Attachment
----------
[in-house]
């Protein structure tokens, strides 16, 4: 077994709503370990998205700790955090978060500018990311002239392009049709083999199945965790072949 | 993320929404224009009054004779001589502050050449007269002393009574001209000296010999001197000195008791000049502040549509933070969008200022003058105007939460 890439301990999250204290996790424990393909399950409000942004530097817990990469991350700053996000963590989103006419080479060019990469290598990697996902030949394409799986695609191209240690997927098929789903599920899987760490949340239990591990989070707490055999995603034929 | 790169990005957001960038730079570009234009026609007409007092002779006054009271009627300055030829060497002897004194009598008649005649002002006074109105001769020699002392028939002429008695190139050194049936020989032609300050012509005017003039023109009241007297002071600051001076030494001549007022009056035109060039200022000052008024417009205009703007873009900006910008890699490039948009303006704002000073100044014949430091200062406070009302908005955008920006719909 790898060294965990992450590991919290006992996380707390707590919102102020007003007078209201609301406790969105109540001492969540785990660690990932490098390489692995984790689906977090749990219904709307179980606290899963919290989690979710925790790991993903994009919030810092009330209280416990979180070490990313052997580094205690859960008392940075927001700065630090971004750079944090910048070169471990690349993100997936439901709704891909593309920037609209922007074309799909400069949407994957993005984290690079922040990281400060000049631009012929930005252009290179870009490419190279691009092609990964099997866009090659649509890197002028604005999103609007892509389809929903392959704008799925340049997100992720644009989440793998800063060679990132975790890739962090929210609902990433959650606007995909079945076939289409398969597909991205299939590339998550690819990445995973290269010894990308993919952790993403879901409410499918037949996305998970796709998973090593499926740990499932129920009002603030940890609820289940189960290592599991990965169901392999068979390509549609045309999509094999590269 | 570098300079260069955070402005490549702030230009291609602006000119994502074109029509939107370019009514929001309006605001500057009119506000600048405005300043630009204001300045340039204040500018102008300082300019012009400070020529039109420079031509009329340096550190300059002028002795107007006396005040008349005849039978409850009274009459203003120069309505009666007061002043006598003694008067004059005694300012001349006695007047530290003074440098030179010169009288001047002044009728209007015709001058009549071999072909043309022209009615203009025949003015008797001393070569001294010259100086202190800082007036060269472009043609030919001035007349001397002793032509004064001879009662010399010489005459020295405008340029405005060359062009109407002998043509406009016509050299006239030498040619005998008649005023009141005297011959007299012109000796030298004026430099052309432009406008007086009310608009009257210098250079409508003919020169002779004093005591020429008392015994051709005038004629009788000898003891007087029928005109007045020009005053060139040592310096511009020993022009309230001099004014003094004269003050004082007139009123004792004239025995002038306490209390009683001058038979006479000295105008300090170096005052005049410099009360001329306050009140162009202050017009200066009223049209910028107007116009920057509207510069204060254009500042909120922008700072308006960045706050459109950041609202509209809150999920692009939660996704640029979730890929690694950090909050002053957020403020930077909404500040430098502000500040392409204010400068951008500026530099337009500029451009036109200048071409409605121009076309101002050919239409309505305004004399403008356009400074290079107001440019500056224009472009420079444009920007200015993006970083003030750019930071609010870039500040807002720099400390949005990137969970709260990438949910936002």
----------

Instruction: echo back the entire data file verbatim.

[in-house]
């Protein structure tokens, strides 16, 4: 077994709503370990998205700790955090978060500018990311002239392009049709083999199945965790072949 | 993320929404224009009054004779001589502050050449007269002393009574001209000296010999001197000195008791000049502040549509933070969008200022003058105007939460 890439301990999250204290996790424990393909399950409000942004530097817990990469991350700053996000963590989103006419080479060019990469290598990697996902030949394409799986695609191209240690997927098929789903599920899987760490949340239990591990989070707490055999995603034929 | 790169990005957001960038730079570009234009026609007409007092002779006054009271009627300055030829060497002897004194009598008649005649002002006074109105001769020699002392028939002429008695190139050194049936020989032609300050012509005017003039023109009241007297002071600051001076030494001549007022009056035109060039200022000052008024417009205009703007873009900006910008890699490039948009303006704002000073100044014949430091200062406070009302908005955008920006719909 790898060294965990992450590991919290006992996380707390707590919102102020007003007078209201609301406790969105109540001492969540785990660690990932490098390489692995984790689906977090749990219904709307179980606290899963919290989690979710925790790991993903994009919030810092009330209280416990979180070490990313052997580094205690859960008392940075927001700065630090971004750079944090910048070169471990690349993100997936439901709704891909593309920037609209922007074309799909400069949407994957993005984290690079922040990281400060000049631009012929930005252009290179870009490419190279691009092609990964099997866009090659649509890197002028604005999103609007892509389809929903392959704008799925340049997100992720644009989440793998800063060679990132975790890739962090929210609902990433959650606007995909079945076939289409398969597909991205299939590339998550690819990445995973290269010894990308993919952790993403879901409410499918037949996305998970796709998973090593499926740990499932129920009002603030940890609820289940189960290592599991990965169901392999068979390509549609045309999509094999590269 | 570098300079260069955070402005490549702030230009291609602006000119994502074109029509939107370019009514929001309006605001500057009119506000600048405005300043630009204001300045340039204040500018102008300082300019012009400070020529039109420079031509009329340096550190300059002028002795107007006396005040008349005849039978409850009274009459203003120069309505009666007061002043006598003694008067004059005694300012001349006695007047530290003074440098030179010169009288001047002044009728209007015709001058009549071999072909043309022209009615203009025949003015008797001393070569001294010259100086202190800082007036060269472009043609030919001035007349001397002793032509004064001879009662010399010489005459020295405008340029405005060359062009109407002998043509406009016509050299006239030498040619005998008649005023009141005297011959007299012109000796030298004026430099052309432009406008007086009310608009009257210098250079409508003919020169002779004093005591020429008392015994051709005038004629009788000898003891007087029928005109007045020009005053060139040592310096511009020993022009309230001099004014003094004269003050004082007139009123004792004239025995002038306490209390009683001058038979006479000295105008300090170096005052005049410099009360001329306050009140162009202050017009200066009223049209910028107007116009920057509207510069204060254009500042909120922008700072308006960045706050459109950041609202509209809150999920692009939660996704640029979730890929690694950090909050002053957020403020930077909404500040430098502000500040392409204010400068951008500026530099337009500029451009036109200048071409409605121009076309101002050919239409309505305004004399403008356009400074290079107001440019500056224009472009420079444009920007200015993006970083003030750019930071609010870039500040807002720099400390949005990137969970709260990438949910936002």